SUBSCRIBE NOW
$3 for 3 months. Save 90%.
SUBSCRIBE NOW
$3 for 3 months. Save 90%.

Britain OKs Pfizer vaccine for emergency use

Lauran Neergaard
The Associated Press

LONDON — Britain became the first country in the world to authorize a rigorously tested COVID-19 vaccine Wednesday and could be dispensing shots within days — a historic step toward eventually ending the scourge that has killed more than 1.4 million people around the globe.

In giving the go-ahead for emergency use of the vaccine developed by American drugmaker Pfizer and Germany’s BioNTech, Britain vaulted past the United States by at least a week. The U.S. Food and Drug Administration is not scheduled to consider the vaccine until Dec. 10.

“This is a day to remember, frankly, in a year to forget,” British Health Secretary Matt Hancock said.

The announcement sets the stage for the biggest vaccination campaign in British history and came just ahead of what experts are warning will be a long, dark winter, with the coronavirus surging to epic levels in the U.S. and Europe and putting pressure on hospitals and businesses.

Tough months ahead: Officials cautioned that several tough months still lie ahead even in Britain, given the monumental scale of the operation needed to vaccinate large swaths of the population. Because of the limited initial supply, the first shots will be reserved for those most in danger, namely nursing home patients, the elderly and health care workers.

Britain’s Medicines and Healthcare Products Regulatory Agency recommended the vaccine after clinical trials involving tens of thousands of volunteers showed it was 95% effective and turned up no serious side effects. The vaccine is still considered experimental while final testing is done.

“This is an unprecedented piece of science,” given that the vaccine was authorized less than a year after the virus was discovered, said David Harper, senior consulting fellow in global health at the Chatham House think tank.

Prime Minister Boris Johnson declared that the “searchlights of science” had picked out the “invisible enemy,” which has been blamed for close to 60,000 deaths in Britain. He said that in developing the vaccine, scientists had performed “biological jujitsu” by turning the virus on itself.

Other countries aren’t far behind: Regulators not only in the U.S. but in the Euro­pean Union and Canada also are vetting the Pfizer vaccine along with a shot made by Moderna. British and Canadian regulators are also considering a vaccine made by AstraZeneca and Oxford University.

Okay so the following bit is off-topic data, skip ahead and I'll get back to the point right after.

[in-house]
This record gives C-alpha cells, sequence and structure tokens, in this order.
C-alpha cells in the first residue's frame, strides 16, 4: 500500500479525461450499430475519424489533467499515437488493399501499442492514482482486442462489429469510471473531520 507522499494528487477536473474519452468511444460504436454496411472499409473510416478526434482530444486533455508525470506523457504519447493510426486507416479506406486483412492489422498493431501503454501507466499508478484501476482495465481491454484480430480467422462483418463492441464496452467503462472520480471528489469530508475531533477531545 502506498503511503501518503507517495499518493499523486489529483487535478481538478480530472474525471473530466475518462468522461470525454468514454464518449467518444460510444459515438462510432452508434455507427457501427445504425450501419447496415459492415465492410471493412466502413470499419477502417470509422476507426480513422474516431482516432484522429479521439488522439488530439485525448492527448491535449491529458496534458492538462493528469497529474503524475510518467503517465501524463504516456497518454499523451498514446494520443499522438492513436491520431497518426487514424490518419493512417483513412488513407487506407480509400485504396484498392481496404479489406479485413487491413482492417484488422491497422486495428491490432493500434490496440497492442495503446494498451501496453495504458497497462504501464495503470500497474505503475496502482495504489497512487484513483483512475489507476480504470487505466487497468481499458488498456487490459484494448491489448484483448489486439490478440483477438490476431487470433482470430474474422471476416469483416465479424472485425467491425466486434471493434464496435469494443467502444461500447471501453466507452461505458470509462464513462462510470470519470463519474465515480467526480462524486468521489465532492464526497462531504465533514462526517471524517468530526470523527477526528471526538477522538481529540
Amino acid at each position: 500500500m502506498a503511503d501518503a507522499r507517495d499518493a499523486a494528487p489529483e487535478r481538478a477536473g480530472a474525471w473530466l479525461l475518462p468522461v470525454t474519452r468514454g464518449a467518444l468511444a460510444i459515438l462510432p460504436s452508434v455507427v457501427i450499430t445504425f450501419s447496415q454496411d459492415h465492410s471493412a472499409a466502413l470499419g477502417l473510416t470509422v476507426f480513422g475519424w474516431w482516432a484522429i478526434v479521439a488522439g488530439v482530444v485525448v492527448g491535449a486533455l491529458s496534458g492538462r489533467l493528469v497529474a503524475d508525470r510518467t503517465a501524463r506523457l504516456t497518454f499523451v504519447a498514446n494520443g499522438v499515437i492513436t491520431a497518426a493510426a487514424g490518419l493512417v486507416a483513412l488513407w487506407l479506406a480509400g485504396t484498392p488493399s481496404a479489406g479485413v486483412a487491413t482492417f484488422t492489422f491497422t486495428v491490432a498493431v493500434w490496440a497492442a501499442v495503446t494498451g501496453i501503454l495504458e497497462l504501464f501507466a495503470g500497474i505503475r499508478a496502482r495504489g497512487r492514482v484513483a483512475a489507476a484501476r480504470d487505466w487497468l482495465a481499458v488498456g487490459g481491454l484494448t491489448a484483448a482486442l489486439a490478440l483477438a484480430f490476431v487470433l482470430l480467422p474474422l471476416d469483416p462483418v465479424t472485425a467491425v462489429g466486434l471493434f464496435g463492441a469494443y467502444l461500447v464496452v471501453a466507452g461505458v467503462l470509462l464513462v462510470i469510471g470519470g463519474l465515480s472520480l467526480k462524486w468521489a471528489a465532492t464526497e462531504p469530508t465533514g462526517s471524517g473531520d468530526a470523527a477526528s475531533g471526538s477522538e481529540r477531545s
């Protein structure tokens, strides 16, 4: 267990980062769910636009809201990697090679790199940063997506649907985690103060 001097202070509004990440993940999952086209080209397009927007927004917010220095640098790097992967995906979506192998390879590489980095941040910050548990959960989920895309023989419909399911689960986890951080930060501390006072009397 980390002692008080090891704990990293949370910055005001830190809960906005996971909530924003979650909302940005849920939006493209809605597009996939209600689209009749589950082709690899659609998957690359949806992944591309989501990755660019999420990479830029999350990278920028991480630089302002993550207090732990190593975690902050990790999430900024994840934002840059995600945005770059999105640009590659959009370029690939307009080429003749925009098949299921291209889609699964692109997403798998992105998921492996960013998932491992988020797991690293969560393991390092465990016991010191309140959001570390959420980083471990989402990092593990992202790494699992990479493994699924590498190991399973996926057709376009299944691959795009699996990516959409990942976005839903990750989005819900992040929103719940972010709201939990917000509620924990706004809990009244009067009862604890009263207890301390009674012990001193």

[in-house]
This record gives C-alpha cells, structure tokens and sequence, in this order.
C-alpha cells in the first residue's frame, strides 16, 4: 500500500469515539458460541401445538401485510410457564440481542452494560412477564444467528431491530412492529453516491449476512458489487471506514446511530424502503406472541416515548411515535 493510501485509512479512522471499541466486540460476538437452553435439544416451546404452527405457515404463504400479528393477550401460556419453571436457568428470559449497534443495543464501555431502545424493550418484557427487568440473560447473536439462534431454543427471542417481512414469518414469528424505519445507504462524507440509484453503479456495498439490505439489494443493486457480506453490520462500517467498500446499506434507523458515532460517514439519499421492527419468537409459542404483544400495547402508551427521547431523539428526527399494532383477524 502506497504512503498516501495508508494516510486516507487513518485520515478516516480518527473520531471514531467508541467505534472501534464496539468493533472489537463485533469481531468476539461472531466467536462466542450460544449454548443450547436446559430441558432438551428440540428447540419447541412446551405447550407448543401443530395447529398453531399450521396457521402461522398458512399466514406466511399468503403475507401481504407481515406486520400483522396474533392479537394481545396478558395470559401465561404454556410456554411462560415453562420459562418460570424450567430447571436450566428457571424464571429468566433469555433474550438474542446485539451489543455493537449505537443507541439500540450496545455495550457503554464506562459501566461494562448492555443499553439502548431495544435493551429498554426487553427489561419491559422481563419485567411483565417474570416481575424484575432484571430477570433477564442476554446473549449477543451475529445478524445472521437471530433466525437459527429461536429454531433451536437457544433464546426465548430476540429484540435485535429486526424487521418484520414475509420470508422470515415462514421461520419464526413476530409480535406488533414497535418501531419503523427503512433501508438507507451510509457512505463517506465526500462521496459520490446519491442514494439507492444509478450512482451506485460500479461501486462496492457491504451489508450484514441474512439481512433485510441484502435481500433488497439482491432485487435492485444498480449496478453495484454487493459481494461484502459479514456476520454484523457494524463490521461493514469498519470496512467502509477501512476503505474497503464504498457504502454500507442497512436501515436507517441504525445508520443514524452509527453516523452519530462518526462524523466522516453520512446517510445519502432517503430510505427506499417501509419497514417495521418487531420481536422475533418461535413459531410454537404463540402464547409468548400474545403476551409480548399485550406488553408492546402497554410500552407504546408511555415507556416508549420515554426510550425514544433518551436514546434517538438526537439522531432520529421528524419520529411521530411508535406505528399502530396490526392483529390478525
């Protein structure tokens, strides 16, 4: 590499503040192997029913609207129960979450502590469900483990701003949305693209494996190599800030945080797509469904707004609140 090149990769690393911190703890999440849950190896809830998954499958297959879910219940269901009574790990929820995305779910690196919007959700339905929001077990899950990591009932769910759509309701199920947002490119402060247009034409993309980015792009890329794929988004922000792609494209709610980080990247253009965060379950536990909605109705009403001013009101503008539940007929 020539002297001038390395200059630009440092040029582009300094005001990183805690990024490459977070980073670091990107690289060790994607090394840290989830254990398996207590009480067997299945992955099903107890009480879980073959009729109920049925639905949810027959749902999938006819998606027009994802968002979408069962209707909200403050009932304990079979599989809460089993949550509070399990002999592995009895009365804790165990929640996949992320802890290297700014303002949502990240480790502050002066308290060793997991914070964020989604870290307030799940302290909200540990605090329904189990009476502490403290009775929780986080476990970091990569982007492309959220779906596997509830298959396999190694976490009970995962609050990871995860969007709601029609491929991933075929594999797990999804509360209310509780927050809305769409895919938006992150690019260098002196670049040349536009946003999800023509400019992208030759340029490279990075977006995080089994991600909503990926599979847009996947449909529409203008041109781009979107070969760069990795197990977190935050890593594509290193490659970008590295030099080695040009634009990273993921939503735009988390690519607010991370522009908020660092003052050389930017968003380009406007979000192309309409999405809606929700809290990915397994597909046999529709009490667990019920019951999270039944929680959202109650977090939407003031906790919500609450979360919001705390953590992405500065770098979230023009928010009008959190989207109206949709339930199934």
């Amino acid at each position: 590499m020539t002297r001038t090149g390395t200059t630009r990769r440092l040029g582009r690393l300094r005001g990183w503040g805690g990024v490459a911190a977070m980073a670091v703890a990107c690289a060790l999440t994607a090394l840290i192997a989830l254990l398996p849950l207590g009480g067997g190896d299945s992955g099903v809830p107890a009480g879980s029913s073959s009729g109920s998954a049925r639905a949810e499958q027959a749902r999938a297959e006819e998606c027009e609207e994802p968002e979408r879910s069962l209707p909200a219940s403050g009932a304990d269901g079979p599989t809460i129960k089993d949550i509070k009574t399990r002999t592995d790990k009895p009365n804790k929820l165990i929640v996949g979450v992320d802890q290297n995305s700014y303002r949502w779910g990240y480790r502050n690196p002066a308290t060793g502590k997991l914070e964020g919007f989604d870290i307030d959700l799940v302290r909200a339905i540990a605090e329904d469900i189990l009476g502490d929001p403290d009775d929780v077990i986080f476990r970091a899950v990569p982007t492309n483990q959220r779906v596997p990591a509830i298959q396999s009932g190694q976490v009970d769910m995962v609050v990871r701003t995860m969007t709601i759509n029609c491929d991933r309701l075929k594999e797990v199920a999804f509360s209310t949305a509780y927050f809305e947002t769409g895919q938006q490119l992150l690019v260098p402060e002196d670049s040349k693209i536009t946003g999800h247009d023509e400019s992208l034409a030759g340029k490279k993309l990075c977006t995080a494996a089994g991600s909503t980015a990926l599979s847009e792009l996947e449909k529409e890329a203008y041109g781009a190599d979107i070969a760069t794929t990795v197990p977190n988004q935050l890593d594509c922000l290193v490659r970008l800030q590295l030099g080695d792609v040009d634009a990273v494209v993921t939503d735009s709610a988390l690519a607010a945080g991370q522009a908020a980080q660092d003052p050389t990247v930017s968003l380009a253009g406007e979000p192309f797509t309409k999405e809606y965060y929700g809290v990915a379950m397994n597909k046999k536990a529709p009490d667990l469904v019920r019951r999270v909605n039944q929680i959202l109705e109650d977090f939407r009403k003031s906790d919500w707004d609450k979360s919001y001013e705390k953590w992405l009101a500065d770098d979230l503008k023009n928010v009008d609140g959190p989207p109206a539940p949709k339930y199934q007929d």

Confidence booster? Amid growing concern in the U.S. that Americans will greet vaccines with skepticism, U.S. Health and Human Services Secretary Alex Azar said Britain’s decision “should give Americans additional confidence in the quality of such a vaccine.” The virus has killed more than 270,000 in the U.S.

Hancock said Britain will begin receiving the first shipment of 800,000 doses from Belgium within days, and people will start getting the shots as soon as it arrives.

Two doses three weeks apart are required. The country expects to receive millions of doses by the end of this year, Hancock said, though the exact number will depend on how fast it can be manufactured and checked for quality.

BioNTech, which owns the vaccine, said it has so far signed deals to supply 570 million doses worldwide in 2021, with options to deliver 600 million more. It hopes to supply at least 1.3 billion in 2021.

That is only a fraction of what will be needed as public health officials try to vaccinate much of the world’s population. Experts have said several vaccines will be required to quickly end the pandemic that has infected more than 64 million people globally.

In Britain, the first shots will go to nursing home patients and those who care for them, followed by everyone over 80 and health care workers. From there, the program will be expanded as the supply increases, with the vaccine offered roughly on the basis of age groups, starting with the oldest people.

Despite the speed with which they approved the vaccine, and the intense political pressure surrounding the worldwide race to solve the crisis, British regulators insisted “no corners have been cut” during the review pro­cess.